CityMag

CityMag

Get CityMag in your inbox. Subscribe
May 25, 2020
Habits

You can head to the pub for a beer from 1 June

Premier Steven Marshall has announced the stage 2 easing of restrictions will now happen on Monday, 1 June, with venue capacity raising to 80 patrons and the service of alcohol no longer being tied to the service of food.

  • Words: Johnny von Einem
  • Main image: Andy Nowell

SPECIAL REPORT: COVID-19 ADELAIDE

In the last week, a flood of news of easing coronavirus restrictions has cascaded from the mouth of the Premier like water crashing to the bottom of First Falls at Waterfall Gully after a heavy rain.

It has been a deluge and CityMag is soaked.

The most recent update is incredibly consequential for people fond of heading to their favourite licensed venue for a quick tipple.

The first bit of good news announced by the Premier on Monday, 25 May, is the stage 2 easing of restrictions have been brought forward to Monday, 1 June.

This date has jumped around a whole lot in the last fortnight, so we’re just going to sidestep the confusion by opting not to recount all its previous steps. For a quick rundown, visit our siblings at InDaily.

The next bit of good news: from 1 June, all venues can have up to 80 patrons at any one time; however, these patrons must be spread throughout what the premier has called “discreet areas or rooms”, each with a 20-person limit. The 4sqm rule also still applies, so each patron must be afforded adequate space.

To explain, a café with only a single dining room will be able to seat a maximum of 20 patrons. A restaurant with two areas (a seated lounge area separated from its dining room) will be able to seat 20 people in each area, totalling 40 patrons. A pub with three areas (a separated front bar, dining room and lounge, for example) will be able to seat 20 people in each zone, totalling a maximum of 60 patrons. And should a venue have four separated areas, the maths gets you to 80 patrons.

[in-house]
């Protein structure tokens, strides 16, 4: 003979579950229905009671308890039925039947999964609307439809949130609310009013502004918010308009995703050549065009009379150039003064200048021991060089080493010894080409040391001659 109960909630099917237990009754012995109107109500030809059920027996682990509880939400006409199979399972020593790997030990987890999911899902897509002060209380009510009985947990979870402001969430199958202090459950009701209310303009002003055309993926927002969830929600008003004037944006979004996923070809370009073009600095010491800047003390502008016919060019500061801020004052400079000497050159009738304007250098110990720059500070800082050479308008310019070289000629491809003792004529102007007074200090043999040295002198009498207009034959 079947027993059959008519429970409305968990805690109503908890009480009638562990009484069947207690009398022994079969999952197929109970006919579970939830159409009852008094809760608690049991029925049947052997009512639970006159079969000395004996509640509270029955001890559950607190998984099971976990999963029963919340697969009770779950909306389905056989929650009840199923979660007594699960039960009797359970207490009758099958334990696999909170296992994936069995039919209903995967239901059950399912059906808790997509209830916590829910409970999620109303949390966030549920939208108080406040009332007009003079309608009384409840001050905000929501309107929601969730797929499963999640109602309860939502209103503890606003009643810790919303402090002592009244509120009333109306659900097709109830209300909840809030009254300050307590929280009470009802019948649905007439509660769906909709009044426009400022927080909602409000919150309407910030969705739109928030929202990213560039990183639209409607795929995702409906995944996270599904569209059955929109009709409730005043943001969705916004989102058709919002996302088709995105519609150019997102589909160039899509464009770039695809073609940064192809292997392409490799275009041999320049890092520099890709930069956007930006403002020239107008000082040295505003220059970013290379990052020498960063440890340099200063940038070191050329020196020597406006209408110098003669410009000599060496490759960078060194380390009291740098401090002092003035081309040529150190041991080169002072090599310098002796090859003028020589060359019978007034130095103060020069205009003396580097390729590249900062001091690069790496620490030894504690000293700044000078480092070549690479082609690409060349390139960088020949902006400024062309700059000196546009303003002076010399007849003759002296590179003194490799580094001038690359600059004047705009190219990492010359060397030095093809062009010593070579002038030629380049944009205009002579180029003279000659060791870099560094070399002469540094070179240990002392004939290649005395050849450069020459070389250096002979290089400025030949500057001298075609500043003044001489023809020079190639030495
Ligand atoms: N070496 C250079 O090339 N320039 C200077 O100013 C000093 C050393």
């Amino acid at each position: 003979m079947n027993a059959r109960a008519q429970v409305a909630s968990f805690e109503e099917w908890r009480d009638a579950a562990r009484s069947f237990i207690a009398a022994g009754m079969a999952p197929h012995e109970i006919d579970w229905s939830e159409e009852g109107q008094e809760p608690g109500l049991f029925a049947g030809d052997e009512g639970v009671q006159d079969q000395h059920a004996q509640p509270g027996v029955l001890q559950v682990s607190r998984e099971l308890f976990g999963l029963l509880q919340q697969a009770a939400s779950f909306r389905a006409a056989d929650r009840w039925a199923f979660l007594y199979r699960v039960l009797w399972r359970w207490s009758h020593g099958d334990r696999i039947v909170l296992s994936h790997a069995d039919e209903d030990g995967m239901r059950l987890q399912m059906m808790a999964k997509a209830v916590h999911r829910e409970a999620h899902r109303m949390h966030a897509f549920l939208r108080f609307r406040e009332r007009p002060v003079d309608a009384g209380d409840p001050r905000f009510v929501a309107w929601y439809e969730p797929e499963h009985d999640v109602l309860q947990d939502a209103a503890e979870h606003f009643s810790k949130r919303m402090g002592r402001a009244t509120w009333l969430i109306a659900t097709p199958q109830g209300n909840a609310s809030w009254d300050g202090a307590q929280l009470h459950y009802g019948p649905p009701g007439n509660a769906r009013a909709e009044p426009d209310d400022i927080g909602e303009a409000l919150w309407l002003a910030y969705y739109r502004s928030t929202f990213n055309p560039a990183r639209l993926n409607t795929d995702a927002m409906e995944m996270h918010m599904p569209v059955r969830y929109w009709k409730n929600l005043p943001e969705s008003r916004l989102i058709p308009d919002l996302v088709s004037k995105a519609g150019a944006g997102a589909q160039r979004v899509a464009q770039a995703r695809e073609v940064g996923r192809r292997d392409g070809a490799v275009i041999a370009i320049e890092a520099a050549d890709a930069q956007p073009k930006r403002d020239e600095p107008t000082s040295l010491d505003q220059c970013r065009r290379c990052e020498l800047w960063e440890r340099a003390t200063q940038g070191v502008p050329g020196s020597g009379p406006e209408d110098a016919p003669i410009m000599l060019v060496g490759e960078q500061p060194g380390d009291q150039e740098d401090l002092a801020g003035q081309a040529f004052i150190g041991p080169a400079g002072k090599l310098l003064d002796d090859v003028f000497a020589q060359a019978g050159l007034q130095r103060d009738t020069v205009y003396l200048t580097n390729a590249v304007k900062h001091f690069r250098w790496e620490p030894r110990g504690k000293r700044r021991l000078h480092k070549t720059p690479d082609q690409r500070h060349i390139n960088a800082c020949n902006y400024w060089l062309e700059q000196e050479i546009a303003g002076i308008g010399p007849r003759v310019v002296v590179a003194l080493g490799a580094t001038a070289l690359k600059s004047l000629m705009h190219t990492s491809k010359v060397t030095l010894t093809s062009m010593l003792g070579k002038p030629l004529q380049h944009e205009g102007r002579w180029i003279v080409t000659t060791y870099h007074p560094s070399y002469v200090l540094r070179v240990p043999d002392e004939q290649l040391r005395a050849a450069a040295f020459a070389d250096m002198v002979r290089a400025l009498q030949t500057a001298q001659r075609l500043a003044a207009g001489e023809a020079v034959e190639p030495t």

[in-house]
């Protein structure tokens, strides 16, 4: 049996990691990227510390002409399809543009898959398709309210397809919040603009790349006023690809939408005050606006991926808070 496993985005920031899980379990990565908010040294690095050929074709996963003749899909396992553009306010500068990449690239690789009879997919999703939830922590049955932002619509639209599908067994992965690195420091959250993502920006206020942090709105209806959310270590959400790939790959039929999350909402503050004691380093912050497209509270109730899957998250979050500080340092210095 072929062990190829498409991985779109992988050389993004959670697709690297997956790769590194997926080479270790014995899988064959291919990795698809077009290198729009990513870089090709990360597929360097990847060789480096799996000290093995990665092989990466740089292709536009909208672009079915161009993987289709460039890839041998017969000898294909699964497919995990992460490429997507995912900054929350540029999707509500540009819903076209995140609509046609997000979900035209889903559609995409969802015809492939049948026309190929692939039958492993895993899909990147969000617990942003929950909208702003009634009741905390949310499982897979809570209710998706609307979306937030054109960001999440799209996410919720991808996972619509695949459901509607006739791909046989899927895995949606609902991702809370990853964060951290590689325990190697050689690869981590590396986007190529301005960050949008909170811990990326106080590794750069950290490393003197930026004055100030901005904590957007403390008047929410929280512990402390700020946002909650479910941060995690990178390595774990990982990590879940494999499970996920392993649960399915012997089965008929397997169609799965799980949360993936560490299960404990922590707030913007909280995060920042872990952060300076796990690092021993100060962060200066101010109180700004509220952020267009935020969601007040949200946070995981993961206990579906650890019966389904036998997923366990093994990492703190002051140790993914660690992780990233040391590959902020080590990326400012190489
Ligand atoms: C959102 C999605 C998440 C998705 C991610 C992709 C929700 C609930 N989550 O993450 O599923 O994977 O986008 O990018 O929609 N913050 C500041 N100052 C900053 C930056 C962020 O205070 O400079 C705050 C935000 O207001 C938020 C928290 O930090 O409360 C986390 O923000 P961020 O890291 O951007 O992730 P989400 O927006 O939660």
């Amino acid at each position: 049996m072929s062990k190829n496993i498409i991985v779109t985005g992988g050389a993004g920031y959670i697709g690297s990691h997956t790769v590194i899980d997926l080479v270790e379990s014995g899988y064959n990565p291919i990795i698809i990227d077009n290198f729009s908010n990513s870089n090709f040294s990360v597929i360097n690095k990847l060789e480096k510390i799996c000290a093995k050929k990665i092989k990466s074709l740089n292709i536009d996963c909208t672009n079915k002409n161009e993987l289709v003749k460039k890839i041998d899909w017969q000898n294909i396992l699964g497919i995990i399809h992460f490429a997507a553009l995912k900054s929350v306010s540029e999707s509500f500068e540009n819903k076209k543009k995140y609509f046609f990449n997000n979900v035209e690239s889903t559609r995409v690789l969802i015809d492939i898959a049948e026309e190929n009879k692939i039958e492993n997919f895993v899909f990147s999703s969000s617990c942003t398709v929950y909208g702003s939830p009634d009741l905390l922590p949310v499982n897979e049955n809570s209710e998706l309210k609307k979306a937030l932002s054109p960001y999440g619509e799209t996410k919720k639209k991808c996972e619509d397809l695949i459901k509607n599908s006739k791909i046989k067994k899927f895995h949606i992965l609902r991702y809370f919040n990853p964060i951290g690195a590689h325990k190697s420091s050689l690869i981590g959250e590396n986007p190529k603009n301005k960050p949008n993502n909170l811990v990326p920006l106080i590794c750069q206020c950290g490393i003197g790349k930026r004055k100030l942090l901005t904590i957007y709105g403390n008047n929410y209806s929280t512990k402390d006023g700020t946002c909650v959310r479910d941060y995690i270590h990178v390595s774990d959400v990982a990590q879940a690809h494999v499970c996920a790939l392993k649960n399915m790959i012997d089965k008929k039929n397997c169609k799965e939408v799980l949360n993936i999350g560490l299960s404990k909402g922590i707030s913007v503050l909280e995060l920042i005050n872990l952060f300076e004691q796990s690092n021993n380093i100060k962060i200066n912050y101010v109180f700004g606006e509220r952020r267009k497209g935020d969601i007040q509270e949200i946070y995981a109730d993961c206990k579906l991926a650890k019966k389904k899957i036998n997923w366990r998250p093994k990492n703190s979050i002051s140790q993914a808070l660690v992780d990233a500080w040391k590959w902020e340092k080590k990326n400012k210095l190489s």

It is worth stressing once more: in all circumstances, every patron must still be afforded 4sqm. The ultimate capacity of any venue will depend on its size. The 80-person capacity does not include staff working at the venue.

And a final bit of good news: from 1 June, all licensed venues will be allowed to serve alcohol without the accompaniment of food, so long as the patrons are seated.

In the Premier’s press conference, he stated this applied to “pubs”, however a spokesperson for the Premier later clarified to CityMag over email that this would apply to “any establishment with a liquor licence”.

This is a significant step in the hospitality industry’s emergence from its induced coma, and so understandably there have been some in the hospitality community urging patrons to spend their time and money wisely.

Sitting for an hour sipping a single glass of wine inside an establishment that can only legally seat 20 people at once is perhaps not doing a lot to help them get back into the black.

But God it sounds like a nice time, hey?

There were a couple of other non-hospitality changes flagged in Monday’s announcement – for example, the cap on funeral attendance will be raised to 50 people, and contact training for sports will also make a return. Future announcements on gaming and larger venues, zoos, galleries and museums were also mentioned.

For the full rundown, check out InDaily’s rolling coronavirus coverage.

CityMag is also doing its part to help you navigate the new operating order of your favourite hospitality venues, offering lists of cafés, bars and restaurants reopening in the CBD.

We’re updating the lists as venues get back to us with their changing plans, so we (and they) appreciate your patience.

If you own a café, bar or restaurant and want to be in the list, get in touch.

Share —